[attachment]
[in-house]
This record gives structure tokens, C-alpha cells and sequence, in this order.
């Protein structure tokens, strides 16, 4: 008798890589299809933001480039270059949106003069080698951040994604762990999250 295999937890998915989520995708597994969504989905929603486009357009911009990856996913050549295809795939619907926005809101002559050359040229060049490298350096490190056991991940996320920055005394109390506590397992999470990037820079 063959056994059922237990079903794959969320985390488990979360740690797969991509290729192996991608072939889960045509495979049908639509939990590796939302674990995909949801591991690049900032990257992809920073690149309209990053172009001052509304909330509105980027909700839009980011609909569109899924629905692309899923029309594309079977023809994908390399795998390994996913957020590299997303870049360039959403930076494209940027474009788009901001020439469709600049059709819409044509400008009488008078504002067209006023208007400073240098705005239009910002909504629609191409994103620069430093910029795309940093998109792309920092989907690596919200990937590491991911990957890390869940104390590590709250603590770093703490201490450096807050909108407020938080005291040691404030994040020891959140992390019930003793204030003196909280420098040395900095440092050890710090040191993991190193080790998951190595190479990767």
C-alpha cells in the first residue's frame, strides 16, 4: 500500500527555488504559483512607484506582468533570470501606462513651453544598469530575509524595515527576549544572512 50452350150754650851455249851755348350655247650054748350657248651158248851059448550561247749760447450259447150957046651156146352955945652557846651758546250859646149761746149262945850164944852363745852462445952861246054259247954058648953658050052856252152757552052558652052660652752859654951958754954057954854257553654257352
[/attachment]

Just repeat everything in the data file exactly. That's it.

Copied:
[in-house]
This record gives structure tokens, C-alpha cells and sequence, in this order.
């Protein structure tokens, strides 16, 4: 008798890589299809933001480039270059949106003069080698951040994604762990999250 295999937890998915989520995708597994969504989905929603486009357009911009990856996913050549295809795939619907926005809101002559050359040229060049490298350096490190056991991940996320920055005394109390506590397992999470990037820079 063959056994059922237990079903794959969320985390488990979360740690797969991509290729192996991608072939889960045509495979049908639509939990590796939302674990995909949801591991690049900032990257992809920073690149309209990053172009001052509304909330509105980027909700839009980011609909569109899924629905692309899923029309594309079977023809994908390399795998390994996913957020590299997303870049360039959403930076494209940027474009788009901001020439469709600049059709819409044509400008009488008078504002067209006023208007400073240098705005239009910002909504629609191409994103620069430093910029795309940093998109792309920092989907690596919200990937590491991911990957890390869940104390590590709250603590770093703490201490450096807050909108407020938080005291040691404030994040020891959140992390019930003793204030003196909280420098040395900095440092050890710090040191993991190193080790998951190595190479990767």
C-alpha cells in the first residue's frame, strides 16, 4: 500500500527555488504559483512607484506582468533570470501606462513651453544598469530575509524595515527576549544572512 50452350150754650851455249851755348350655247650054748350657248651158248851059448550561247749760447450259447150957046651156146352955945652557846651758546250859646149761746149262945850164944852363745852462445952861246054259247954058648953658050052856252152757552052558652052660652752859654951958754954057954854257553654257352